Thursday, November 21, 2019

Japanese Companies Expand Working Relationship       

Battery electric vehicles are more expensive to develop and produce than conventional internal combustion engine vehicles. That’s a fact reinforced by Tesla’s ongoing deficits and the reluctant (but huge) investments major automakers are making to move to EVs. How do you tackle these challenges? Work together to share costs. Toyota, one of the world’s largest automakers, and Subaru, one of the smaller ones, this week announced they will work together on a new EV platform.

Toyota & Subaru already have one collaborative plug-in project

That’s not all that Toyota moved on last week as the company also announced it was partnering with Contemporary Amperex Technology Ltd. (CATL) of China, the world’s largest automotive battery maker, in order to diversify its supply chain for those future EVs. The wide-ranging partnership will also include BYD of China and Toshiba and GS Yuasa of Japan, three major players in the battery space.

In sum those moves position Toyota to be able to compete with the ambitions of Volkswagen and other automakers who have laid out aggressive plans of electrification. Several of the battery companies Toyota is working with also work with other auto companies.

More Toyota-Subarus

The EV collaboration with Subaru, in which Toyota has a 16 percent ownership stake, is an extension of the two companies existing working relationship, which has produced the Subaru BRZ/and some of the components for the recently introduced .

Toyota & Subaru plan a family of jointly developed EVs

This new project will develop a EV-dedicated platform for midsize and large vehicles that will incorporate Subaru’s all-wheel drive technology with Toyota’s electrification technologies. The first product is expected to be a compact SUV that each company will market under their own brands.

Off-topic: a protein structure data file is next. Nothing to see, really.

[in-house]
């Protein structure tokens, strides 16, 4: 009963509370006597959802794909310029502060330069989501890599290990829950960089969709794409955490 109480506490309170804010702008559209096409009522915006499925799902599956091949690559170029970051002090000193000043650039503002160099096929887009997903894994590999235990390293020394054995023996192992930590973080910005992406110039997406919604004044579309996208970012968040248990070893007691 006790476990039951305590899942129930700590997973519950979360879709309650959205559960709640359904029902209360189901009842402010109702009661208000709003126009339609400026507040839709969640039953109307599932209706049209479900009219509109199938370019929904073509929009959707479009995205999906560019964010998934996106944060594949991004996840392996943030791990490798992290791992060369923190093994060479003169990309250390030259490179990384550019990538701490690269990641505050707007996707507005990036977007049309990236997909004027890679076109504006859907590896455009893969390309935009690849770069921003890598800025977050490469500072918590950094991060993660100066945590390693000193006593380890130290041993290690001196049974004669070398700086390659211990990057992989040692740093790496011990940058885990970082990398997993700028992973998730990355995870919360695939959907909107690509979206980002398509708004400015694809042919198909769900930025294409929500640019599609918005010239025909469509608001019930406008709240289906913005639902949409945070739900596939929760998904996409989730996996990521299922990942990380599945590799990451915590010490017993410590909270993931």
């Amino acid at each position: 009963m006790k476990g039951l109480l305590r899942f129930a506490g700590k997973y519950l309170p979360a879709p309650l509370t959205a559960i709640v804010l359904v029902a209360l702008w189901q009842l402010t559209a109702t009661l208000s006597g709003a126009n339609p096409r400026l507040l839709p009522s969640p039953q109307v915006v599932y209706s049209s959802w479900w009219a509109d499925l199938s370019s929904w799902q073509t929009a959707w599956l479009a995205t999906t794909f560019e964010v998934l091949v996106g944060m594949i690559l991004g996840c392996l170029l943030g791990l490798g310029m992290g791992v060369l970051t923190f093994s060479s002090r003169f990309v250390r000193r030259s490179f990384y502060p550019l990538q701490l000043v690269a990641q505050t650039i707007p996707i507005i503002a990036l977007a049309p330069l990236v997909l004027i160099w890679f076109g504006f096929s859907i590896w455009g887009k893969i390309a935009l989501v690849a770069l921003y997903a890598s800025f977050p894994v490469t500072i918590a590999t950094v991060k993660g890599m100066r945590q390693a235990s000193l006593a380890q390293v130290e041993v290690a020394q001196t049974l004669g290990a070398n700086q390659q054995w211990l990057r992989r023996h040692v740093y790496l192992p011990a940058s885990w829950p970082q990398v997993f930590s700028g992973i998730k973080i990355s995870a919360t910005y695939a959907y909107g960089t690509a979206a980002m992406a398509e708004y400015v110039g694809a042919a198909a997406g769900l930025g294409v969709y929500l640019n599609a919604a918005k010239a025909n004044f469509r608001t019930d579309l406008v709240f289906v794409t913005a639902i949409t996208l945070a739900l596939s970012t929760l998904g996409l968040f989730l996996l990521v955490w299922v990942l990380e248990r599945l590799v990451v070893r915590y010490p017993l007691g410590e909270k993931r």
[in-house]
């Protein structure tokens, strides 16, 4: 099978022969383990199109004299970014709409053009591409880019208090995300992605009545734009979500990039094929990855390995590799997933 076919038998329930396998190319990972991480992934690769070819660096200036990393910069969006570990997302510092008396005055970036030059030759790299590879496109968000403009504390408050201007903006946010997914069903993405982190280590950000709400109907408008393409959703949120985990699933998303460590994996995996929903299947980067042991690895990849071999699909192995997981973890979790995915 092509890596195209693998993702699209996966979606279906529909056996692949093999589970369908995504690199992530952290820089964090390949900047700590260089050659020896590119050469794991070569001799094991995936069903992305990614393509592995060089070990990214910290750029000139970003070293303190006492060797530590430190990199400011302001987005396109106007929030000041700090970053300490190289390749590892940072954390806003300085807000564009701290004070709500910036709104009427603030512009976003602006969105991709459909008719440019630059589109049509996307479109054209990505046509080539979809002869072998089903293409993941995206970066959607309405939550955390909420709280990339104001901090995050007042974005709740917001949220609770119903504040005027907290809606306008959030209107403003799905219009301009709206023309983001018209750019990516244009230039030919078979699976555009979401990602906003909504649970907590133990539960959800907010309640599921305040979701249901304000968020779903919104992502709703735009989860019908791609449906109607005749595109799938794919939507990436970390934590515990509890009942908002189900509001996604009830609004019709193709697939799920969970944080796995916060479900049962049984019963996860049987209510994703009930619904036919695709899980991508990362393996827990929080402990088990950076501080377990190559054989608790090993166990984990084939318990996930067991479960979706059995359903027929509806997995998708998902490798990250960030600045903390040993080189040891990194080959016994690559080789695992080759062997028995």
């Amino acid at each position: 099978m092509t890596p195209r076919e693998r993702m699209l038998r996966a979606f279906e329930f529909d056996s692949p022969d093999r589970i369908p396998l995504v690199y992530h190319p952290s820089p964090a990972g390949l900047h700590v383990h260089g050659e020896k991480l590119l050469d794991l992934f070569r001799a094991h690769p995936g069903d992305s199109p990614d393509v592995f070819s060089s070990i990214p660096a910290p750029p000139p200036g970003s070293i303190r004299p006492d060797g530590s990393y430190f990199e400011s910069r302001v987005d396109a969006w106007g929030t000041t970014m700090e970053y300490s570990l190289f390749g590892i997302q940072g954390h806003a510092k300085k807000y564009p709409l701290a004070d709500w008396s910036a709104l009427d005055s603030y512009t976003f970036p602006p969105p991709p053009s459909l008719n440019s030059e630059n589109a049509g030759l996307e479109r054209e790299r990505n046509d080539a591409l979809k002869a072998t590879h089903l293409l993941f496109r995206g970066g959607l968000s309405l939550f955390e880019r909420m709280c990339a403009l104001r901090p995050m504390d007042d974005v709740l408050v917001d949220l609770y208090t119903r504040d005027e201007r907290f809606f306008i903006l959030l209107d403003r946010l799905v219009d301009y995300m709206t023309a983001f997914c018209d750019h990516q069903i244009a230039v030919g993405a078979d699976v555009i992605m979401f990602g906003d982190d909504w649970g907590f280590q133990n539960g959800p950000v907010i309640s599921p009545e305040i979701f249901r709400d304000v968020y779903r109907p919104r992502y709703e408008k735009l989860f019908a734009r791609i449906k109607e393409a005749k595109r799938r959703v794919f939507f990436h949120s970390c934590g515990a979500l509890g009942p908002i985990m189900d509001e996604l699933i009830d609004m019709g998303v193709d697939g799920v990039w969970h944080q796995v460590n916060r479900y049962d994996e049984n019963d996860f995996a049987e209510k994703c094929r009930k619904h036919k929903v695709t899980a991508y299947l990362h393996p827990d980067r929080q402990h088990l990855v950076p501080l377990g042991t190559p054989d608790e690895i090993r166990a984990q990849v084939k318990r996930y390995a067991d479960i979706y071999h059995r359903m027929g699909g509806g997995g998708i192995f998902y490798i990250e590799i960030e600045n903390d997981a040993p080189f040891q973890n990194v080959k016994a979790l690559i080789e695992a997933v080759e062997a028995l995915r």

Toyota’s looking beyond this JV to other EV projects

As Toyota and Subaru noted in their joint release, this is all about speed to market and developing products for different markets. The platform will be able to accommodate C-segment (compact) and D-segment (midsize) sedans and SUVs as well as variations on those basic models.  Subaru’s electrification efforts will be subsumed within this joint project while it appears that Toyota, because of its size, will be for smaller EVs that may appeal primarily to Asian markets. In total, they represent a substantial increase in Toyota’s attention to the battery electric vehicle market. In the past the company has indicated it felt fuel cell electric vehicles (FCEV) were the preferred zero emission technology, and they continue to pursue projects with that technology.

This platform will underpin a variety of future EVs

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Michael Coates is the Editor & Publisher of Smarticd and an internationally recognized expert in the field of automotive environmental issues. He has been an automotive editor and writer for more than three decades. His media experience includes Petersen Publishing (now part of the The Enthusiast Network), the Green Car Journal, trade magazines, newspaper and television news reporting. He currently serves on the board of Western Automotive Journalists and has been an organizer of that group’s Future Cars, Future Technology and Silicon Valley Reinvents the Wheel programs. He also serves as Automotive Editor at Innovation & Tech Today magazine.

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